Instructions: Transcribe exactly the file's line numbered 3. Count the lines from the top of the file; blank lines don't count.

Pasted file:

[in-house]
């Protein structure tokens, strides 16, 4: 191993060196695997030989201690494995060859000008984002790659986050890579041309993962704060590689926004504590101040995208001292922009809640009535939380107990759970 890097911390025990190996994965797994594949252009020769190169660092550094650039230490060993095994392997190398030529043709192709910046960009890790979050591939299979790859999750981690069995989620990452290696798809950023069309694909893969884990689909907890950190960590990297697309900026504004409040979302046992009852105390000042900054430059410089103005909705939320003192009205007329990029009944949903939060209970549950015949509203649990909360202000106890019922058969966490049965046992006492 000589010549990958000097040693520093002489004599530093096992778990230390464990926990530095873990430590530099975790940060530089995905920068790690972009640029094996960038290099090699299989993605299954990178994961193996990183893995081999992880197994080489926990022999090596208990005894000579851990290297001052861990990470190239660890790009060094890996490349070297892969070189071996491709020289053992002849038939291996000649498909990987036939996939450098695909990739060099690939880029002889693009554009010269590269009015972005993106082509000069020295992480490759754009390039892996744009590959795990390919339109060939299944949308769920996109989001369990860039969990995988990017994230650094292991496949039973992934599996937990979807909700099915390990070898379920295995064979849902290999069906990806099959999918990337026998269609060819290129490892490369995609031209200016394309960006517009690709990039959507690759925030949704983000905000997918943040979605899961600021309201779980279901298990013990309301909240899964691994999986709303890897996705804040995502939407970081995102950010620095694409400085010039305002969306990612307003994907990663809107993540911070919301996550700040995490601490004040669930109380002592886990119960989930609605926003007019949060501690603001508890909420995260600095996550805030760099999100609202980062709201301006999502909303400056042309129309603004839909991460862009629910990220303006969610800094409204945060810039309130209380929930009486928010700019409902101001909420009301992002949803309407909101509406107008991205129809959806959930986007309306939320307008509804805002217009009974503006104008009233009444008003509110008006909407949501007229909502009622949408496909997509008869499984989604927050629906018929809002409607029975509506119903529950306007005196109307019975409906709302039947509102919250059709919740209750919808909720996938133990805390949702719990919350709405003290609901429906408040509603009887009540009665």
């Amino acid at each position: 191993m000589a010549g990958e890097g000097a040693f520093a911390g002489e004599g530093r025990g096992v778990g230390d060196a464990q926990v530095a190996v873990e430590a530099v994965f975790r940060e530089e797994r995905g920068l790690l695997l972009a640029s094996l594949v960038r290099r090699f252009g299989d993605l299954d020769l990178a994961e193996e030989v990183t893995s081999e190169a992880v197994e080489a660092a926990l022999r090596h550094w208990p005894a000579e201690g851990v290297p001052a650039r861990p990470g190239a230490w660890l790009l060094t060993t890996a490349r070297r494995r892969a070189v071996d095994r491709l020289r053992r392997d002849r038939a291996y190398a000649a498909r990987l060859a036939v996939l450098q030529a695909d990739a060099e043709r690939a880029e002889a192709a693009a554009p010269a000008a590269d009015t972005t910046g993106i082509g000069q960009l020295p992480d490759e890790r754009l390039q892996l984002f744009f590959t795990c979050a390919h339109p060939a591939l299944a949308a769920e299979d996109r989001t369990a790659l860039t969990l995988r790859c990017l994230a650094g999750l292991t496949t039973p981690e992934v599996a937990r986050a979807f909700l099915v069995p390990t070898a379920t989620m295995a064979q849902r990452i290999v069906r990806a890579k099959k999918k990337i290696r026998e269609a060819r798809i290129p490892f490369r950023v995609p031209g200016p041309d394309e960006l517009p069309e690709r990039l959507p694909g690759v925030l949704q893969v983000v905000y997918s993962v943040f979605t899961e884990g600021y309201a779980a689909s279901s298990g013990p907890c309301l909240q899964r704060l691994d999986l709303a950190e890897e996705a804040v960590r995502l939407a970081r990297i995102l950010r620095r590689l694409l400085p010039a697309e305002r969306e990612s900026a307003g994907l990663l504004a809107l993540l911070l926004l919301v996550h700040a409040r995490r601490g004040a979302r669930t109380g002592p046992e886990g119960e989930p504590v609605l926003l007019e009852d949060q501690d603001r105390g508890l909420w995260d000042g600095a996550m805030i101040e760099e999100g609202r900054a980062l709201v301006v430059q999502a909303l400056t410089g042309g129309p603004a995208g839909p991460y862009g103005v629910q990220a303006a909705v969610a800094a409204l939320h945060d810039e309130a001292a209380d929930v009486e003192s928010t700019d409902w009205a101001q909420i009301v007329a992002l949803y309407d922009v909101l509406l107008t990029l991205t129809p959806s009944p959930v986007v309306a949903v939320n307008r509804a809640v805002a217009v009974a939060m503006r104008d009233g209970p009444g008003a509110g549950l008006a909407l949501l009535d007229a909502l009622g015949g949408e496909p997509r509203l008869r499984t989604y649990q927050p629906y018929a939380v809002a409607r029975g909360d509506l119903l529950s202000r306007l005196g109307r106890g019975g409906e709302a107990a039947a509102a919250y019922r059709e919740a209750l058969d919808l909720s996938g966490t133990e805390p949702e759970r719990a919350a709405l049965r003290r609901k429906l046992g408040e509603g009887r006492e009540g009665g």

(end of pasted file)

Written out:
């Amino acid at each position: 191993m000589a010549g990958e890097g000097a040693f520093a911390g002489e004599g530093r025990g096992v778990g230390d060196a464990q926990v530095a190996v873990e430590a530099v994965f975790r940060e530089e797994r995905g920068l790690l695997l972009a640029s094996l594949v960038r290099r090699f252009g299989d993605l299954d020769l990178a994961e193996e030989v990183t893995s081999e190169a992880v197994e080489a660092a926990l022999r090596h550094w208990p005894a000579e201690g851990v290297p001052a650039r861990p990470g190239a230490w660890l790009l060094t060993t890996a490349r070297r494995r892969a070189v071996d095994r491709l020289r053992r392997d002849r038939a291996y190398a000649a498909r990987l060859a036939v996939l450098q030529a695909d990739a060099e043709r690939a880029e002889a192709a693009a554009p010269a000008a590269d009015t972005t910046g993106i082509g000069q960009l020295p992480d490759e890790r754009l390039q892996l984002f744009f590959t795990c979050a390919h339109p060939a591939l299944a949308a769920e299979d996109r989001t369990a790659l860039t969990l995988r790859c990017l994230a650094g999750l292991t496949t039973p981690e992934v599996a937990r986050a979807f909700l099915v069995p390990t070898a379920t989620m295995a064979q849902r990452i290999v069906r990806a890579k099959k999918k990337i290696r026998e269609a060819r798809i290129p490892f490369r950023v995609p031209g200016p041309d394309e960006l517009p069309e690709r990039l959507p694909g690759v925030l949704q893969v983000v905000y997918s993962v943040f979605t899961e884990g600021y309201a779980a689909s279901s298990g013990p907890c309301l909240q899964r704060l691994d999986l709303a950190e890897e996705a804040v960590r995502l939407a970081r990297i995102l950010r620095r590689l694409l400085p010039a697309e305002r969306e990612s900026a307003g994907l990663l504004a809107l993540l911070l926004l919301v996550h700040a409040r995490r601490g004040a979302r669930t109380g002592p046992e886990g119960e989930p504590v609605l926003l007019e009852d949060q501690d603001r105390g508890l909420w995260d000042g600095a996550m805030i101040e760099e999100g609202r900054a980062l709201v301006v430059q999502a909303l400056t410089g042309g129309p603004a995208g839909p991460y862009g103005v629910q990220a303006a909705v969610a800094a409204l939320h945060d810039e309130a001292a209380d929930v009486e003192s928010t700019d409902w009205a101001q909420i009301v007329a992002l949803y309407d922009v909101l509406l107008t990029l991205t129809p959806s009944p959930v986007v309306a949903v939320n307008r509804a809640v805002a217009v009974a939060m503006r104008d009233g209970p009444g008003a509110g549950l008006a909407l949501l009535d007229a909502l009622g015949g949408e496909p997509r509203l008869r499984t989604y649990q927050p629906y018929a939380v809002a409607r029975g909360d509506l119903l529950s202000r306007l005196g109307r106890g019975g409906e709302a107990a039947a509102a919250y019922r059709e919740a209750l058969d919808l909720s996938g966490t133990e805390p949702e759970r719990a919350a709405l049965r003290r609901k429906l046992g408040e509603g009887r006492e009540g009665g």